Opinion

SCOT LEHIGH

Putting GOP conspiratorialists in perspective

FILE - In this June 8, 2017 file photo, former FBI director James Comey speaks during a Senate Intelligence Committee hearing on Capitol Hill, in Washington. Comey defended the agency Thursday, Feb. 1, 2018, on Twitter, writing, "All should appreciate the FBI speaking up. I wish more of our leaders would. " President Donald Trump and congressional Republicans have been attacking the FBI for its investigation of potential ties between Russia and Trump's 2016 campaign. (AP Photo/Andrew Harnik, File)
Andrew Harnik/Associated Press
Former FBI director James Comey.

As I understand the latest developments in the conservative realm where facts have lost their currency and conspiracy theories hold sway, the FBI and special counsel Robert Mueller have been exposed as instruments of the Deep State, skullduggerously engineering a coup against Donald Trump.

It can give you vertigo, trying to follow all the twists and turns the cockamamiacs spin out as they peer into their conspiracy kaleidoscopes. And whiplash, too, watching President Trump and his GOP enablers and media lackeys shift their view of people and events depending on whether their actions are helpful or hurtful to Trump.

Sometimes, when dealing with conspiracy theorists — be they true believers, party-above-all hyperpartisans, or conservative-media buckrakers flying under flags of convenience — it’s instructive to examine how their past assertions have fared.

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Everyone knows by now that Trump’s claim that President Obama’s Hawaiian birth certificate was fake was just so much rot. But let’s look at the conservative conspiratorialists’ view of former FBI director James Comey, who in their hysterical conjecture has been part of the Deep State’s determined effort to oust Trump.

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This would no doubt tax an elephant’s memory, but recall that when Comey and the FBI were initially investigating Hillary Clinton’s e-mails, leading right-wing commentators considered him the very personification of an intrepid investigator. A guy “with impeccable integrity,” opined Rush Limbaugh. Someone “respected on both sides of the aisle,” said Sean Hannity.

Until Comey announced, in July 2016, that he wouldn’t recommend prosecution of Clinton.

“If you don’t think the fix is in here, you do not understand your government today,” declared Hannity.

That’s also when Trump, by then the GOP’s de facto nominee, took up what would be one of his main campaign canards: “Totally rigged,” he proclaimed. Over time, Trump and his enablers would sketch out this theory of the world: The FBI had tanked the investigation because a political action committee controlled by Clinton ally Terry McAuliffe had made big campaign contributions to the wife of Andrew McCabe, who later became the bureau’s deputy director and as such, had an oversight role in the Clinton e-mail investigation.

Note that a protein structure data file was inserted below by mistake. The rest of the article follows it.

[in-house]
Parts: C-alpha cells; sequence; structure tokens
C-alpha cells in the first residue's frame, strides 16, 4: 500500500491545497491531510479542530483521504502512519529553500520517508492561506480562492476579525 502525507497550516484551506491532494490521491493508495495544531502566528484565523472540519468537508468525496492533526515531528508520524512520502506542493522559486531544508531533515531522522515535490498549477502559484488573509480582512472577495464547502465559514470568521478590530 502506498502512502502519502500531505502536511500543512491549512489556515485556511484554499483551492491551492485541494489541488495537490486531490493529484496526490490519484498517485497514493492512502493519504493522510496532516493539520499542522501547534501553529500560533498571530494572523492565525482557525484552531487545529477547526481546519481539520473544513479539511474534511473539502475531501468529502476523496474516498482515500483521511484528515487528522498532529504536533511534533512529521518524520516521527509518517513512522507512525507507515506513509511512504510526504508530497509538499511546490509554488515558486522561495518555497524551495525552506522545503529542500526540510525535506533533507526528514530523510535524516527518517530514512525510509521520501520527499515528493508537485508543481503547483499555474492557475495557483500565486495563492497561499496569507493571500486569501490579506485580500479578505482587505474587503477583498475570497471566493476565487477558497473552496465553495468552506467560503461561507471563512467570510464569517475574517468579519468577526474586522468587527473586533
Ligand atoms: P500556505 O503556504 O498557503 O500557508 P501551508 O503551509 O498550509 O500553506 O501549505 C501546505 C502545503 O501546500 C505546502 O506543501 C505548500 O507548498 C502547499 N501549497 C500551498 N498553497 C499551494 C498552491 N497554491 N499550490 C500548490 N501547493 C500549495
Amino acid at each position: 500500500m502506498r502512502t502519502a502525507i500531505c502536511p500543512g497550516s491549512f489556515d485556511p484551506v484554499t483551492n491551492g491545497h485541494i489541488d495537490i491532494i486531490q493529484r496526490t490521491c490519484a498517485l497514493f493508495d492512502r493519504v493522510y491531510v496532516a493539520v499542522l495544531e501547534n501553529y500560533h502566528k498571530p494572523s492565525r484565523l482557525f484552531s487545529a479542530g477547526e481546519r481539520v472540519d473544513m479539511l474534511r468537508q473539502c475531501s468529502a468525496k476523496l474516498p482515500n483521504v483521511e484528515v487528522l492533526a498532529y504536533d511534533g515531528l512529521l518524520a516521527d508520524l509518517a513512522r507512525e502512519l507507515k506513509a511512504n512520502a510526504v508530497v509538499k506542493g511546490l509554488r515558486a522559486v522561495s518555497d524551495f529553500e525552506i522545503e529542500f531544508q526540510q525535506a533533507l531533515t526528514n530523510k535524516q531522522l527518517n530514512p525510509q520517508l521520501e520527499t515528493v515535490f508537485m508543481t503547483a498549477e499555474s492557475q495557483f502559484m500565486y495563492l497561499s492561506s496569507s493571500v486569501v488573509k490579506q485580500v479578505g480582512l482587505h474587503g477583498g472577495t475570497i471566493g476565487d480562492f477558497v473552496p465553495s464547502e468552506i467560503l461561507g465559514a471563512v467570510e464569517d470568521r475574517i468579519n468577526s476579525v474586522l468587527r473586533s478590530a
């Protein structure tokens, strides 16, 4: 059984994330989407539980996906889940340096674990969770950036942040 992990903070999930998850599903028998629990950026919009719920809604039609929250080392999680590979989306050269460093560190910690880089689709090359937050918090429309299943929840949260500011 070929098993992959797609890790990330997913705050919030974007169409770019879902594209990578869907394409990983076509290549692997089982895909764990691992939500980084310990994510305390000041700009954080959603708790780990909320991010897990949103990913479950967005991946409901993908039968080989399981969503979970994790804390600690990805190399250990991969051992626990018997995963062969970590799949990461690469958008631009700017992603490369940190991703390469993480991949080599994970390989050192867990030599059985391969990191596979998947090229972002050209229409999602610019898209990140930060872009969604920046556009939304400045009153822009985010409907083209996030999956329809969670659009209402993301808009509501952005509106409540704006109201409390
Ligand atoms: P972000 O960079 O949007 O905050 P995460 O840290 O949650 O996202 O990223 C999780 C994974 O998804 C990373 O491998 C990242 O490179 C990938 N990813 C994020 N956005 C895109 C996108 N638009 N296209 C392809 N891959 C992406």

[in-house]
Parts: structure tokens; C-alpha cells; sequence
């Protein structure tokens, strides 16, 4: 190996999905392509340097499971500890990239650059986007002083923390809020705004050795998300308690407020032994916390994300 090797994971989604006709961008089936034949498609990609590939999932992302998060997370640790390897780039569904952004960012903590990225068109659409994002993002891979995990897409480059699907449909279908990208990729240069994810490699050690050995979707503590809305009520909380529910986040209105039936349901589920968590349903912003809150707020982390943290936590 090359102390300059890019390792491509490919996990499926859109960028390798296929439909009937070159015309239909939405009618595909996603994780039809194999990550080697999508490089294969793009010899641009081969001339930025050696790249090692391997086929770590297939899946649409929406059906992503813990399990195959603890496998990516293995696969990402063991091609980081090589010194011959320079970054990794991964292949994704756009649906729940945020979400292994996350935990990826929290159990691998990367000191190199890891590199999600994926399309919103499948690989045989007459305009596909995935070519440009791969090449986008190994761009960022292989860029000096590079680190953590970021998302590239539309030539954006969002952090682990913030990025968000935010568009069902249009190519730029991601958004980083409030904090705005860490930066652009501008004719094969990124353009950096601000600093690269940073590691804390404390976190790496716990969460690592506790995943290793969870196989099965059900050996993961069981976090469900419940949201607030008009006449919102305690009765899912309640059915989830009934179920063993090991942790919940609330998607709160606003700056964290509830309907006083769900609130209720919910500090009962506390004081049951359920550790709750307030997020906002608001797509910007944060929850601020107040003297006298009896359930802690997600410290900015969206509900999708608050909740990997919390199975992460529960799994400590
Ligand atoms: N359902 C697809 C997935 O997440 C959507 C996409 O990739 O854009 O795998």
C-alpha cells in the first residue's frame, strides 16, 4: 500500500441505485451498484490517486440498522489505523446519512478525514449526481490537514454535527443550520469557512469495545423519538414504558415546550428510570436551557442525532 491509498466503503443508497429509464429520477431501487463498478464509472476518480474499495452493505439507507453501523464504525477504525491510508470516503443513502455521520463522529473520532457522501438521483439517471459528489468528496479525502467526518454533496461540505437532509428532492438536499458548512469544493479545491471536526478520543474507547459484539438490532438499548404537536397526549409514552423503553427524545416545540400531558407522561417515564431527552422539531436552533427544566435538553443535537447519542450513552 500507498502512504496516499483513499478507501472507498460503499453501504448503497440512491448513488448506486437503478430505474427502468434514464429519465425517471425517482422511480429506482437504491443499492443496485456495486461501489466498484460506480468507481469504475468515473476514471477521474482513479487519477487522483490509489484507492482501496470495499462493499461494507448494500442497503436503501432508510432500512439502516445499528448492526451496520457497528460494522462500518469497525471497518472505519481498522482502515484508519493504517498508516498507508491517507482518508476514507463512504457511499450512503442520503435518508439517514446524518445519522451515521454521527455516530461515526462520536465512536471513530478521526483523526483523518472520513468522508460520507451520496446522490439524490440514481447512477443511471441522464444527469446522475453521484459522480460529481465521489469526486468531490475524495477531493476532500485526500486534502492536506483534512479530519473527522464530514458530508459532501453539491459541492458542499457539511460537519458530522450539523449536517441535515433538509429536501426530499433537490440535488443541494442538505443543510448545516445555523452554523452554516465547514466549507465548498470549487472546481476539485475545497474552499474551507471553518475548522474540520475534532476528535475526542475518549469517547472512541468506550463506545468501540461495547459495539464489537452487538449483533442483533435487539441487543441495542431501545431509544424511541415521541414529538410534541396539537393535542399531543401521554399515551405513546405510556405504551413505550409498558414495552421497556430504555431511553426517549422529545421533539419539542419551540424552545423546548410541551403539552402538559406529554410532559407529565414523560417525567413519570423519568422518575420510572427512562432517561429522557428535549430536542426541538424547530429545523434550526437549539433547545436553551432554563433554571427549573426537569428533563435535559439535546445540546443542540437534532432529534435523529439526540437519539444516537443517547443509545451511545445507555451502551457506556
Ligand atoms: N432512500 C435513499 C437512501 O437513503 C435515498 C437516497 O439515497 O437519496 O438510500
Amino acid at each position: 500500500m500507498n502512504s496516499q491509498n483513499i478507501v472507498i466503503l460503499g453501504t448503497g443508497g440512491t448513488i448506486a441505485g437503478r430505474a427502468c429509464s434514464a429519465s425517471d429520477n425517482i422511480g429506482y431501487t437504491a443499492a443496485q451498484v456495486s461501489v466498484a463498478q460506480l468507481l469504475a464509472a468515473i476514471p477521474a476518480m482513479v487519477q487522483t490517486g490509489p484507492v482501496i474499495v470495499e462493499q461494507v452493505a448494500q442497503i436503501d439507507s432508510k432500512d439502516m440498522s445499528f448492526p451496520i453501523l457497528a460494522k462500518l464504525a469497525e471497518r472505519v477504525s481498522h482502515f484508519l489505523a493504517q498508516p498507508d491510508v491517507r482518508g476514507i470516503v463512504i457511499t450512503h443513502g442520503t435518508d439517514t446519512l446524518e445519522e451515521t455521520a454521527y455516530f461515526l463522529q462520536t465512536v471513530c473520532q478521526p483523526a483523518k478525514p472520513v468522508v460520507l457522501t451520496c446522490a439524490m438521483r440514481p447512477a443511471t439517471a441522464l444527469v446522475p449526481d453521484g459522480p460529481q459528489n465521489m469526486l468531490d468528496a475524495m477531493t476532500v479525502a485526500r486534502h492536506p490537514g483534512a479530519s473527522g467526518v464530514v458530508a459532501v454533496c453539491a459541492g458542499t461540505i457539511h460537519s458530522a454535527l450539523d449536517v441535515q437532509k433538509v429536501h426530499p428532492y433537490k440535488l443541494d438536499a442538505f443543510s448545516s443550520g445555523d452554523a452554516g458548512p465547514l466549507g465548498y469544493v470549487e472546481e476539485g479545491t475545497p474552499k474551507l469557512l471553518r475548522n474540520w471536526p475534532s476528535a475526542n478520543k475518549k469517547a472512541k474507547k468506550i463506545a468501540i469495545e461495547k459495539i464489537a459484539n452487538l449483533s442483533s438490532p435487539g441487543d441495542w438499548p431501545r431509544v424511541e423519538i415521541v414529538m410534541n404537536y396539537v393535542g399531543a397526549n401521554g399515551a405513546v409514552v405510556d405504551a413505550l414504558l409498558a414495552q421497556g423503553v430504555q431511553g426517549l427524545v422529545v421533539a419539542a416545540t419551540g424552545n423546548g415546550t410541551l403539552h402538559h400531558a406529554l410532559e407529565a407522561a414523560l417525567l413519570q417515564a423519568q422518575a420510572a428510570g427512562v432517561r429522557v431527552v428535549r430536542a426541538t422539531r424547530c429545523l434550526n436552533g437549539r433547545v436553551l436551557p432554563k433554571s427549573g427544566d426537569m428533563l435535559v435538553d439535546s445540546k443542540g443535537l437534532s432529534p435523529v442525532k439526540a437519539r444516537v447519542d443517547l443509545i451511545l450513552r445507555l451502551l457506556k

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And so it went, until a strange thing happened. In late October, Comey informed Congress that more e-mails had surfaced and the FBI was reviewing those. Campaigning in New Hampshire just after the news broke, Trump spun out his standard conspiratorialist fare.

But Comey’s October surprise didn’t fit with the storyland storyline of a rigged probe, so Trump had to improvise. Calling the original decision “a grave miscarriage of justice,” Trump said: “I have great respect for the fact that the FBI and the DOJ are now willing to have the courage to right the horrible mistake that they made.” Over the next few days, Trump was almost generous. “It took a lot of guts,” he said of Comey. “He brought back his reputation.”

The FBI’s move certainly helped Trump. The news refocused attention on Clinton’s e-mail; there’s a reasonable argument that it cost her the election. Embittered Democrats would grow even angrier to learn later that the FBI had also been investigating the Trump camp’s Russia ties during the campaign but had made no mention of it.

So, to a rational person, Comey’s late, Clinton-damaging intervention should have put to rest the notion that the FBI director had tanked the investigation in July to help her.

And yet, when, two days before the election, Comey announced that the FBI had found nothing to alter its previous conclusion against prosecuting, Trump was back at it. Claiming there was no way the FBI could have reviewed the new e-mails in just eight days, he said: “Hillary Clinton is guilty. She knows it, the FBI knows it.”

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The problem with the Conspiratorial State’s delusions is that, when you look closely and think critically, their narrative doesn’t square with reality. Not that that matters to the denizens of that wild-eyed region. You’ll never talk them out of their delusions.

But their rantings shouldn’t distract those of us who inhabit the rational world.

Scot Lehigh can be reached at lehigh@globe.com. Follow him on Twitter @GlobeScotLehigh.